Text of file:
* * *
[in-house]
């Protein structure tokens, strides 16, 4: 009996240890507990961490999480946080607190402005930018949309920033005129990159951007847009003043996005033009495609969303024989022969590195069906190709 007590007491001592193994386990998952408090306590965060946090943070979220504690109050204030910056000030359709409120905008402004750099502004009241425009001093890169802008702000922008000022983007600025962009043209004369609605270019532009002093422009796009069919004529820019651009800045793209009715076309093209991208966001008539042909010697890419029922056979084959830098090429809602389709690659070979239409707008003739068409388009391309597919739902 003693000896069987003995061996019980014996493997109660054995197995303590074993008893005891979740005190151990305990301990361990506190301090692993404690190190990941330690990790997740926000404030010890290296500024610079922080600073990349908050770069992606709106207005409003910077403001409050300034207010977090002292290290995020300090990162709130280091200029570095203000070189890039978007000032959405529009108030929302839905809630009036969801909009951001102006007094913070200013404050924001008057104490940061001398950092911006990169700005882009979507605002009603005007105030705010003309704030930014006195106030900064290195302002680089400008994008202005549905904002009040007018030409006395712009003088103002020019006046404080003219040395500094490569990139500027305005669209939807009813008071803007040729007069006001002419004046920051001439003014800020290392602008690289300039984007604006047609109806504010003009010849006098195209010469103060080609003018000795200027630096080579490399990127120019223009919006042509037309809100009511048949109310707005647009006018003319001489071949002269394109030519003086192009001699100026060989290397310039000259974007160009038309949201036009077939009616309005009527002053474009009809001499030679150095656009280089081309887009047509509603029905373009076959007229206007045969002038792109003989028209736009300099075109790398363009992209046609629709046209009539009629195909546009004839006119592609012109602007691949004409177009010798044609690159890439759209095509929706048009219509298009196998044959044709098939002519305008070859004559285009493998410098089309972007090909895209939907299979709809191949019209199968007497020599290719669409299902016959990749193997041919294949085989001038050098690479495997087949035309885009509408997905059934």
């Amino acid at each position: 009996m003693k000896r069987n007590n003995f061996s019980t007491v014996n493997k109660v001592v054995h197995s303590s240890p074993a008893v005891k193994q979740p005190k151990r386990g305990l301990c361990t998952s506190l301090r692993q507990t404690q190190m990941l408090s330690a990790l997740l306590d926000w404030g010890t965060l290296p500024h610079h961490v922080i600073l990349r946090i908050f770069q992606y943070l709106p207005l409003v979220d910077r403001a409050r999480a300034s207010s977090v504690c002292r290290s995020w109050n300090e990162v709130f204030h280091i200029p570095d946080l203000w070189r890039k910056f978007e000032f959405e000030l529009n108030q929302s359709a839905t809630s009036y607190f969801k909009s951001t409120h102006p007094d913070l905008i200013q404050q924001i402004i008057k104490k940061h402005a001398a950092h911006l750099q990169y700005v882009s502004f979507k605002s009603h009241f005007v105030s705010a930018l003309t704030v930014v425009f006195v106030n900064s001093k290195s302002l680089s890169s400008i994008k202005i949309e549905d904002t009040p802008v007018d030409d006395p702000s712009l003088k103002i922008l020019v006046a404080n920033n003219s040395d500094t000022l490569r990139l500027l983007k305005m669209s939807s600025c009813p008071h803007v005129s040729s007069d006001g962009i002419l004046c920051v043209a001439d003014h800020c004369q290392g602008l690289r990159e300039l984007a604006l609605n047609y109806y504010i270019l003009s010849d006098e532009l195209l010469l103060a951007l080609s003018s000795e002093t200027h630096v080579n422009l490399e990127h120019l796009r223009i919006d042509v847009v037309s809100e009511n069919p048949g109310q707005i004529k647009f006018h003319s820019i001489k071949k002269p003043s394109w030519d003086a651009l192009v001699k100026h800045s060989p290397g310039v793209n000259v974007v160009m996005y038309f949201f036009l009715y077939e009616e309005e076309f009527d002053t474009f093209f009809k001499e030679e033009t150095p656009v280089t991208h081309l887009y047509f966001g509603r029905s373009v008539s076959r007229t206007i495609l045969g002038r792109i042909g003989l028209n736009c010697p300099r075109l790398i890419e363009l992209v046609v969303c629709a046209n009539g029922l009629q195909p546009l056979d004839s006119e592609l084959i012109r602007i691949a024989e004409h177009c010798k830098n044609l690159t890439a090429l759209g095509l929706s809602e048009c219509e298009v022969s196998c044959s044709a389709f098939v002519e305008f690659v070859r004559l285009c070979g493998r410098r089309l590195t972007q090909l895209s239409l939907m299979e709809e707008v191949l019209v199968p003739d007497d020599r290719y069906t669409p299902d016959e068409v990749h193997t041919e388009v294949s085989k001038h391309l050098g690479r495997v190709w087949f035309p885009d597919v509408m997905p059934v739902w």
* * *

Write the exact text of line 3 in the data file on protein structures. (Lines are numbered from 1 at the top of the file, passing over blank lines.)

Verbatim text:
């Amino acid at each position: 009996m003693k000896r069987n007590n003995f061996s019980t007491v014996n493997k109660v001592v054995h197995s303590s240890p074993a008893v005891k193994q979740p005190k151990r386990g305990l301990c361990t998952s506190l301090r692993q507990t404690q190190m990941l408090s330690a990790l997740l306590d926000w404030g010890t965060l290296p500024h610079h961490v922080i600073l990349r946090i908050f770069q992606y943070l709106p207005l409003v979220d910077r403001a409050r999480a300034s207010s977090v504690c002292r290290s995020w109050n300090e990162v709130f204030h280091i200029p570095d946080l203000w070189r890039k910056f978007e000032f959405e000030l529009n108030q929302s359709a839905t809630s009036y607190f969801k909009s951001t409120h102006p007094d913070l905008i200013q404050q924001i402004i008057k104490k940061h402005a001398a950092h911006l750099q990169y700005v882009s502004f979507k605002s009603h009241f005007v105030s705010a930018l003309t704030v930014v425009f006195v106030n900064s001093k290195s302002l680089s890169s400008i994008k202005i949309e549905d904002t009040p802008v007018d030409d006395p702000s712009l003088k103002i922008l020019v006046a404080n920033n003219s040395d500094t000022l490569r990139l500027l983007k305005m669209s939807s600025c009813p008071h803007v005129s040729s007069d006001g962009i002419l004046c920051v043209a001439d003014h800020c004369q290392g602008l690289r990159e300039l984007a604006l609605n047609y109806y504010i270019l003009s010849d006098e532009l195209l010469l103060a951007l080609s003018s000795e002093t200027h630096v080579n422009l490399e990127h120019l796009r223009i919006d042509v847009v037309s809100e009511n069919p048949g109310q707005i004529k647009f006018h003319s820019i001489k071949k002269p003043s394109w030519d003086a651009l192009v001699k100026h800045s060989p290397g310039v793209n000259v974007v160009m996005y038309f949201f036009l009715y077939e009616e309005e076309f009527d002053t474009f093209f009809k001499e030679e033009t150095p656009v280089t991208h081309l887009y047509f966001g509603r029905s373009v008539s076959r007229t206007i495609l045969g002038r792109i042909g003989l028209n736009c010697p300099r075109l790398i890419e363009l992209v046609v969303c629709a046209n009539g029922l009629q195909p546009l056979d004839s006119e592609l084959i012109r602007i691949a024989e004409h177009c010798k830098n044609l690159t890439a090429l759209g095509l929706s809602e048009c219509e298009v022969s196998c044959s044709a389709f098939v002519e305008f690659v070859r004559l285009c070979g493998r410098r089309l590195t972007q090909l895209s239409l939907m299979e709809e707008v191949l019209v199968p003739d007497d020599r290719y069906t669409p299902d016959e068409v990749h193997t041919e388009v294949s085989k001038h391309l050098g690479r495997v190709w087949f035309p885009d597919v509408m997905p059934v739902w």